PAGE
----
He said he was most concerned with the legislation allowing ex-felons to vote.
“Former felons can already vote in Maryland, it’s a misrepresentation of the facts,” Hogan said at the summit. “This is allowing current felons, who haven’t yet served out their sentences, who are still on parole or probation, who haven’t finalized their debt to society, whether we should allow them to vote. I disagree with it.”
Hogan pushes tax plan
Hogan said that his proposed tax plan, which includes $480 million in tax cuts over five years, is something that Republicans and Democrats should both agree on.
Despite Hogan’s hopes for bipartisan support, Miller and Busch told WEAA radio host Marc Steiner they had not been consulted about the governor’s tax plan.
“The problem is communication,” Miller said. “It’s the same problem between husbands and wives, if you want to stay married, you have to communicate.”
Busch said that education funding is his main priority going into budget deliberations. The governor last year cut expected supplemental education funding — known as GCEI — to some jurisdictions, angering the Democratic establishment.
Hogan’s tax plan, which he announced Tuesday, includes a 3 percent Earned Income Tax credit over one year, similar to a plan proposed by Sen. Richard Madaleno, D-Montgomery, in 2014.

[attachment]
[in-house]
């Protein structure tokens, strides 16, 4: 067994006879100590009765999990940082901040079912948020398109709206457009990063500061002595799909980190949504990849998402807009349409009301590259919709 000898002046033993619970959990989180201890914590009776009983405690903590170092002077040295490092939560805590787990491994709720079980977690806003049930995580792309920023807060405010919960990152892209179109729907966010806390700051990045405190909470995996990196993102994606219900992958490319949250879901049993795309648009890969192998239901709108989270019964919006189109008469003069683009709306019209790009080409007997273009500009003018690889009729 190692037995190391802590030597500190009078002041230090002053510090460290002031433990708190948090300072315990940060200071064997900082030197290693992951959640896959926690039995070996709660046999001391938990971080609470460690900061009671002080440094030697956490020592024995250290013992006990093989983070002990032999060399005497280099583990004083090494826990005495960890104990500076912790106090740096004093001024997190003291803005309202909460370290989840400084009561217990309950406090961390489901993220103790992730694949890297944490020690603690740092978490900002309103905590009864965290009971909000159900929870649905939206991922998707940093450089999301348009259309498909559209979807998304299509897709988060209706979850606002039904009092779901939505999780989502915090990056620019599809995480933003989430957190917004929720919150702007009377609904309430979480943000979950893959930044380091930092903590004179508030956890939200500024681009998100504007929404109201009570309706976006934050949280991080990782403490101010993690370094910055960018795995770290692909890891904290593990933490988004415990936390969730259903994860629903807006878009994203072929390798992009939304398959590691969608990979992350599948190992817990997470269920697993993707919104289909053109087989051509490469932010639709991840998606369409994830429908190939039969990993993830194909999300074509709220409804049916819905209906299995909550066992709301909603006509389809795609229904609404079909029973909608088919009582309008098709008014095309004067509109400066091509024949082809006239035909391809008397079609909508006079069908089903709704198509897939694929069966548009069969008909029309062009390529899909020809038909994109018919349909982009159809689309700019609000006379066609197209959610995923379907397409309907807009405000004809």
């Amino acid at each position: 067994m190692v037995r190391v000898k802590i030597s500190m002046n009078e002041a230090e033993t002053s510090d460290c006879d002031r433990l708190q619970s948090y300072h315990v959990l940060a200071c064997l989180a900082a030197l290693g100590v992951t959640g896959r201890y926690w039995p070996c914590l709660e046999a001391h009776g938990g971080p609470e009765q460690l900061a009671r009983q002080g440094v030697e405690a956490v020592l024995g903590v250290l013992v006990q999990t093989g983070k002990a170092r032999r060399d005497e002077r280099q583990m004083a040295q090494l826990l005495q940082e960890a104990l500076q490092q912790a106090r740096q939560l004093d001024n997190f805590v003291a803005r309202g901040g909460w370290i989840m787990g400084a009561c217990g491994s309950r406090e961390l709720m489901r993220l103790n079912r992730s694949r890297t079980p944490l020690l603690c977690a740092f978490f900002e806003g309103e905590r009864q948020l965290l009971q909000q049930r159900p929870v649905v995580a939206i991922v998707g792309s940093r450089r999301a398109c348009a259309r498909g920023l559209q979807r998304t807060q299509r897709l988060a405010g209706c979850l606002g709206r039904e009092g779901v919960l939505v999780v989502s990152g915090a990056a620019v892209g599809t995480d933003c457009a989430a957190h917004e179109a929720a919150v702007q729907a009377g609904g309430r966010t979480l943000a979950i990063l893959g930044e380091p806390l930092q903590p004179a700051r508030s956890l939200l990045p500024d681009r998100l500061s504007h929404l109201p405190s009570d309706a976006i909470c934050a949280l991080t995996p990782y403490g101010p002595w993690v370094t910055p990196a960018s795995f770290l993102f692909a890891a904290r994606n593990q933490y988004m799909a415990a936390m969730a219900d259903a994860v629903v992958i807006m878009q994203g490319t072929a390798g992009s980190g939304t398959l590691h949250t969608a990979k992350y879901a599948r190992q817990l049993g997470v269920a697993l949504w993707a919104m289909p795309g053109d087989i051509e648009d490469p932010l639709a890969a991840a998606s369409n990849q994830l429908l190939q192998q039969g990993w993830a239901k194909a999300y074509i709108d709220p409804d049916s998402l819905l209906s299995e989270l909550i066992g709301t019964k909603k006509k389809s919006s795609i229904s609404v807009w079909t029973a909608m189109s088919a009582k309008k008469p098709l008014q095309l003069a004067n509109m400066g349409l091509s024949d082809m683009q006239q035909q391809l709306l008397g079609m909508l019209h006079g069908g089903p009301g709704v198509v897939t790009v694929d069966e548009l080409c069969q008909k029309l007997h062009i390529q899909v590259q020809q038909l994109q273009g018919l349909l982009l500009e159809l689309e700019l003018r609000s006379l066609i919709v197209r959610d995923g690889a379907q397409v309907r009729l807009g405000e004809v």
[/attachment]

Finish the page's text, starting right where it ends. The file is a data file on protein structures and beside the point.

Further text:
“He’s just trying to accelerate the bill that I passed two years ago, as far as getting the increase,” Madaleno said. His bill passed the Senate unanimously toward the end of session but was never acted on in the House.
“I’m glad that the governor has gotten on with one of my priorities.”
Beyond that, Madaleno was critical of Hogan’s plan.
“He uses very big numbers, rounded up, over multiple years,” Madaleno said.
Clean energy jobs
While most lawmakers were greeting each other and readying for a noon start to the legislature, some spent the morning touting bills and issues they planned to support during the 2016 session.
Several state legislators held a news conference to call for quick action on the Clean Energy Jobs Act, which, according to the Maryland Climate Coalition, would mandate the state increase its minimum clean energy consumption to 25 percent by 2020.
“The bill is a win for the environment, a win for health and a win for the economy,” Madaleno said.